The days of every employee working full time in a shared office are gone, and workers know it. Eighty percent of workers in a survey from Citrix and OnePoll said it was important they be able to do their jobs from anywhere. Hybrid work also benefits companies, leading to a 35 percent reduction in quit rates with zero impact on performance or promotions. Remote work has become such a mainstay that recruiters now see any "We're coming back to the office!" announcement as an invitation to poach that company's engineers. This shift to remote and hybrid work represents an opportunity for business leaders to learn how to effectively manage a distributed workforce, and it's not through more awful Zoom calls or sneaking tattleware onto employee laptops.
74% of employees would join a company only if they can work remotely or hybrid: Mercer's 2022 study
Upskilling and reskilling of the workforce are the two biggest priorities for India Inc's chief executives this year, reveals Mercer's 2022 Global Talent trends study. Talent acquisition, employee engagement, sickness and productivity are other key concerns while employees are looking for a flexible work environment as at least 74% of those surveyed said they will join an organisation only if they can work remotely or in a hybrid engagement. More than half of HR leaders cite flexibility as a key lever for sourcing, attracting and retaining a diverse talent pool and a similar majority believe that they can build cultures and practices that are adaptive by design to cater to a flexible model.
Biden Administration Awards Nearly $77 Million to Expand Internet Access for Dozens of Tribes
The Department of Commerce’s National Telecommunications and Information Administration (NTIA) has awarded 19 grants as part of the Tribal Broadband Connectivity Program. The grants, totaling nearly $77 million, are being awarded in 10 states, and will fund internet use and adoption projects to improve healthcare, workforce development, education, housing, and social services in tribal communities.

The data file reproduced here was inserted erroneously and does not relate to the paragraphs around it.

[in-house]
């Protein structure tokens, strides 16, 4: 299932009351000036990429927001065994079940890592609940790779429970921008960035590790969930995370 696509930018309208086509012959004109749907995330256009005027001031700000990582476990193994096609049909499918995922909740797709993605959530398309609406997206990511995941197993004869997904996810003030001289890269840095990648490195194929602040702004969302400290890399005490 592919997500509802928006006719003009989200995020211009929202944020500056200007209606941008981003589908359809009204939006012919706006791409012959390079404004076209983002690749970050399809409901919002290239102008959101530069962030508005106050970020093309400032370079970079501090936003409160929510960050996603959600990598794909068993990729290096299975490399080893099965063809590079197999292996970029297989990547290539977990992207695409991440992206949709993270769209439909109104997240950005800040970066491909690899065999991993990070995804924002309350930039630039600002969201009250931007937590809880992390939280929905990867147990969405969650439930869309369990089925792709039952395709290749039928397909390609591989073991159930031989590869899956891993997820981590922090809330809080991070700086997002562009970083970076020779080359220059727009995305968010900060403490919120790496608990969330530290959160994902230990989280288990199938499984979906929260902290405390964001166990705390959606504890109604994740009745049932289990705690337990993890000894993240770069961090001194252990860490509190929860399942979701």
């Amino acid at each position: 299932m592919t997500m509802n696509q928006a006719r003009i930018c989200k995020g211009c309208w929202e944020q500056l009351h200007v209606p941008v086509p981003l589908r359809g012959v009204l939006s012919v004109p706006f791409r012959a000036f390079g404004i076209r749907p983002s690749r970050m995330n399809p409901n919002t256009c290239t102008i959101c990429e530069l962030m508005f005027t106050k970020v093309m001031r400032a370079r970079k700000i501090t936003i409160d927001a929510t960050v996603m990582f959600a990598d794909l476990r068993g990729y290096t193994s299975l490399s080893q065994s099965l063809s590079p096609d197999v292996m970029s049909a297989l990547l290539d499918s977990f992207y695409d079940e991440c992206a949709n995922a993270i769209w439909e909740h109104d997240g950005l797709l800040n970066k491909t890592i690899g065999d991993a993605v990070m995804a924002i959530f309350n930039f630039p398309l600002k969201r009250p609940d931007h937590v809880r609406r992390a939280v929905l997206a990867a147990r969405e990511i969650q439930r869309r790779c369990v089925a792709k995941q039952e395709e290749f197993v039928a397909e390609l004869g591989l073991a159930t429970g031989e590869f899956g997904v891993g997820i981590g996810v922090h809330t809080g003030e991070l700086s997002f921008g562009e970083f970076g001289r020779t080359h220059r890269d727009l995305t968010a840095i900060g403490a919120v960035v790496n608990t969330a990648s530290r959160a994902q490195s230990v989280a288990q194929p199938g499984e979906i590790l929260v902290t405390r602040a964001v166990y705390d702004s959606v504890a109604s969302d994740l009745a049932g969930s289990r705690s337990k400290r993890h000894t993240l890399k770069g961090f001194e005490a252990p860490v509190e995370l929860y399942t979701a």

Remote learning continues to affect student outcomes – study
Three-in-five (64%) Australian parents say their kids have been seriously impacted by continued disruptions due to COVID-19, new research shows. According to the latest data captured within the Real Education Report 2022, the past two years have left more than half (51%) parents feeling their children have fallen significantly behind academically and are struggling to catch up. In addition, 46% of parents also feel the constant disruptions will also lead to long-term impacts on their academic progress and job prospects.
Study offers insight into how remote learning impacts motivation of school students
Over 40% of parents of primary school students and 38% of parents of secondary school students felt their child found remote learning 'difficult' or 'very difficult', according to new data from the Schools Infection Survey (SIS). 'Struggling with motivation' was reported as the main barrier to learning at home by 39% of primary school pupils' parents, 44% of secondary school pupils' parents and 55% of secondary school students themselves. The main concern for teachers about providing remote education was a lack of engagement from pupils (69% in primary and 74% in secondary).
Main negotiators reach 'outcome' on COVID vaccine IP waiver, WTO says
The four main parties to negotiations on an intellectual property waiver for COVID-19 vaccines have prepared an "outcome document" for approval by the broader membership, the WTO said on Tuesday, with its chief hoping for a final deal by June. WTO director-general Ngozi Okonjo-Iweala, who has made vaccine equity her top priority since taking office in 2021, has been working for months to broker a compromise between the United States, the European Union, India and South Africa to break an 18-month-long impasse.
China's Big Pledges Set to Test Covid-Weary Markets in Reopening
Article reports that Chinese markets will return to action Thursday after a three-day break, putting to test whether Beijing has done enough to convince investors that strict Covid lockdowns won’t hamper efforts to boost economic growth and pledges to go gentle on Big Tech are genuine. Stocks may come under pressure following losses in Hong Kong shares earlier this week, a reversal of Friday’s rally after Chinese leaders vowed to spur a faltering economy and signaled a softening stance toward private enterprise. Economic pessimism means the yuan will likely continue to struggle and bonds may be supported, although the outcome of a key Federal Reserve meeting Wednesday also will help shape their directions.
Covid 19 Omicron outbreak: Siouxsie Wiles - what we know about BA.4 and BA.5 variants